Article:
It’s really important to understand where you feel most energetic in your role. That shows what your sweet spot is and what you should be doing more of. When I was on the agency side and Dell was my client, I always felt really close to the company, and that their stories were really compelling – but always at an arm’s length away. I didn’t quite get to understand the ins and outs of the company, that extra layer underneath. When the opportunity came up to be in-house, it was a no brainer for me – I felt like it’s exactly what I was missing.

<split-lines>"It’s really important to understand where you feel most energetic in your role. That shows what your sweet spot is and what you should be doing more of."<split-lines>

What are some of the biggest initiatives coming out of CTO John Roese’s office in 2023?

The Chief Technology Office is really charged with making sure that the company doesn’t miss an inflection point. Some of the areas we’re keeping a pulse on right now include the cybersecurity framework Zero Trust – and more specifically, what’s to come with it and which components needs to be ingrained now. Another one is AI, which of course is constantly evolving, and how best to think of it as part of your technology stack. Everyone knows hardware and software, but then there’s intelligence, and that’s where AI comes in. With generative AI, this next wave, it’s definitely top-of-mind for our team and for us as a company, as well as for our customers. Multi-cloud is also up there. The industry is faced with high costs because of eager leaps to the cloud, so figuring out how all of this connects – cost and efficiency – is also crucial.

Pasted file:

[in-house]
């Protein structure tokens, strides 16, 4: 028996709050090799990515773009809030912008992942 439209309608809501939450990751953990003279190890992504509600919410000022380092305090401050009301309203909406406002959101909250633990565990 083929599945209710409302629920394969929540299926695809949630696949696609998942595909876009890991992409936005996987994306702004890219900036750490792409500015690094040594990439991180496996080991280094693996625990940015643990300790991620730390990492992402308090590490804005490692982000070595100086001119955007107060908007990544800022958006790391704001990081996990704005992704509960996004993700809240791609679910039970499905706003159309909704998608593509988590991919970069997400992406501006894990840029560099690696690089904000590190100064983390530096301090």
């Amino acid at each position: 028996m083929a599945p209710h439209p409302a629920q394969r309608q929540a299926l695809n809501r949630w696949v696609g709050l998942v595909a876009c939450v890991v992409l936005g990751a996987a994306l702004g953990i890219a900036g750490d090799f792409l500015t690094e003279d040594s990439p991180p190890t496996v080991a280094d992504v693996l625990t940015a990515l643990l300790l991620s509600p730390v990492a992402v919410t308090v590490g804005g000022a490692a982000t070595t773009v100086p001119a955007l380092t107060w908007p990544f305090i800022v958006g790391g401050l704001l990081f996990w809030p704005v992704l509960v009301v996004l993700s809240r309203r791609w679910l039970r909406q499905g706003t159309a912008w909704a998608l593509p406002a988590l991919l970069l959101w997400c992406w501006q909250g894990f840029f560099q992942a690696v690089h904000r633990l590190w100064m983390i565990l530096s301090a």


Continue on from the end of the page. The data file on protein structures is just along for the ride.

What’s your strategy in tying Dell’s unique efforts into broader patterns dominating the news cycle?

There’s always different levels of comprehension. As a communicator, that’s my sweet spot. I didn’t come into communications as a technologist – I’m a human being who wants to understand how things work and why they’re important. That also describes pretty much everyone at a company that you need to reach, or your customers. So, what is the technology when broken down into layman’s terms – and why should I care about it? Why should I care about AI? For instance, AI is naturally built into our Latitude series laptops, making them more intelligent. This means these devices are going to be super durable, because there’s that new layer of embedded intelligence. We help communicate that.

Overall, everybody needs to understand what the technology is, and not just a CTO or CEO. That’s a lot of what my job is both internally and externally: helping us zero in on the areas that are truly of value to our customers.